Michael Omidi, MD examines the World Health Organization’s hopes to change marketing guidelines to fight children’s obesity.
The WHO Europe is hoping to promote new guidelines that would restrict marketing campaigns for foods that are high in sugar, fat, and salt. The concern is borne out of the increased promotion of cheap and unhealthy foods through applications on smart phones and through social media.
While children are receiving messages about food through these new channels, television seems to be where most children are still getting signals about what to eat from advertising, although this is changing for the M2 Generation.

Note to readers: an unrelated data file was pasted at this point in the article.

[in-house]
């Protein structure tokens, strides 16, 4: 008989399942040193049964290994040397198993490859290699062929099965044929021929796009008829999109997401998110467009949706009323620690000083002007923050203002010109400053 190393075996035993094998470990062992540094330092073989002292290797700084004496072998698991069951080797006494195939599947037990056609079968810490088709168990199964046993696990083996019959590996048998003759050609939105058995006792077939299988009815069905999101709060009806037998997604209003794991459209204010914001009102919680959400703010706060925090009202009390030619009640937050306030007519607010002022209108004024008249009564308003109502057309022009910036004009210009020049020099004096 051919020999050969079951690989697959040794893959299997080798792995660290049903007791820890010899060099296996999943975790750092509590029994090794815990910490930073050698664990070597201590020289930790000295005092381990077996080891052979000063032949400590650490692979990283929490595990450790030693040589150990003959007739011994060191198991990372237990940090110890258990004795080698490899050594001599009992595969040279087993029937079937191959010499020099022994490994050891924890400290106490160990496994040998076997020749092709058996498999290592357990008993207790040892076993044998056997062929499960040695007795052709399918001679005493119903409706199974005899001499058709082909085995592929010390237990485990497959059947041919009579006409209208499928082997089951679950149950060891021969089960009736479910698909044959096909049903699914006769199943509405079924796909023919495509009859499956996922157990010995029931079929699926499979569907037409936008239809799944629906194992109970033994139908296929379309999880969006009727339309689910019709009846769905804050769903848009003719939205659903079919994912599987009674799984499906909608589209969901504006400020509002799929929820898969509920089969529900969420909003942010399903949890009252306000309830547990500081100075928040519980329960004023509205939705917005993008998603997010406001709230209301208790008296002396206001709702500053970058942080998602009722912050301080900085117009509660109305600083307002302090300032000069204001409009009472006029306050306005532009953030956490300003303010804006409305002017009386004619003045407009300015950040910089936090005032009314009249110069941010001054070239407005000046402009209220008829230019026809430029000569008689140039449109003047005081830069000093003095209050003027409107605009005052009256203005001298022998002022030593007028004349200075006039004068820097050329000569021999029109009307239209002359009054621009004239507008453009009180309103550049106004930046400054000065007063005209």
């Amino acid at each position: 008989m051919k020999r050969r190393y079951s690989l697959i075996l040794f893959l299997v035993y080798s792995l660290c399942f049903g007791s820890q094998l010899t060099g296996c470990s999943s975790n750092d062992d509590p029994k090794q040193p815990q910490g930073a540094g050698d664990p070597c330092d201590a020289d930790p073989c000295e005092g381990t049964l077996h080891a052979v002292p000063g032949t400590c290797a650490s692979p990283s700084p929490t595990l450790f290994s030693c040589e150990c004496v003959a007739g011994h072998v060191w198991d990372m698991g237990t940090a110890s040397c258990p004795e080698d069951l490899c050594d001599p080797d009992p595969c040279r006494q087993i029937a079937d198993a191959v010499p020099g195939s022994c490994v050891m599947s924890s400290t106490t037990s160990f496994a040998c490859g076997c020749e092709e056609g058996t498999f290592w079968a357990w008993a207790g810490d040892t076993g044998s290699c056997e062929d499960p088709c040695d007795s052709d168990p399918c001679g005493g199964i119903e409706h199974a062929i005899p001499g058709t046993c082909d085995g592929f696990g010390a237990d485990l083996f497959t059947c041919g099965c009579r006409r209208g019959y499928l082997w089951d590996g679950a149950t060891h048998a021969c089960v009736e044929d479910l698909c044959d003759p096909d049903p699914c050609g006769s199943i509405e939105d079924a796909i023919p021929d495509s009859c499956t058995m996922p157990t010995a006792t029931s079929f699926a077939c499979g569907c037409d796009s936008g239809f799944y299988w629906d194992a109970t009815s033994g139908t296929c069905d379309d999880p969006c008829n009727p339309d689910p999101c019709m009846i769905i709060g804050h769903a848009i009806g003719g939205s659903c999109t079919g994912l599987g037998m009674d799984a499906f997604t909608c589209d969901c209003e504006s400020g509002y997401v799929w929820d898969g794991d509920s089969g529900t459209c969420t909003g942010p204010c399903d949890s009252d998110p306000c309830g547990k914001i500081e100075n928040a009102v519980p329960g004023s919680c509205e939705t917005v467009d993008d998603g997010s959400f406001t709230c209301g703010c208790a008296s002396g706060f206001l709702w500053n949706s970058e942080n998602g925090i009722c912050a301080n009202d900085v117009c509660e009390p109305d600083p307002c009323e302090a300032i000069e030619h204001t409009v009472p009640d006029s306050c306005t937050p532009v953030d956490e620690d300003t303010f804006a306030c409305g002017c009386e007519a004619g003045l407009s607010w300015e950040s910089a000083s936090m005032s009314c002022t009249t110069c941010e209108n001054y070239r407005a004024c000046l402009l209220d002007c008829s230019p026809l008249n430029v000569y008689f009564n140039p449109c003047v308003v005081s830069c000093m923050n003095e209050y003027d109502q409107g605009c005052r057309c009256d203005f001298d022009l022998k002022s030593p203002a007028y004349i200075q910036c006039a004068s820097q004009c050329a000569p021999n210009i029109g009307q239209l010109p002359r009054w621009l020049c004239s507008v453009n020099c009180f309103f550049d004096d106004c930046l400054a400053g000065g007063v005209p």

Recent studies have found that children are consuming more media than ever before. Media use has increased from 6.5 to 7.5 hours per day for most children 8 to 18, but what is most alarming is that thanks to children multitasking their media they actually consume almost 11 hours of media into that brief period.
With children’s obesity affecting almost every country in the world it is important to address all aspects that may be contributing to the obesity epidemic including advertising. WHO is hoping that new regulations will be instituted for marketing sweetened breakfast cereals, sugary drinks, and other snacks and foods high in salt and sugar.
By Michael Omidi, MD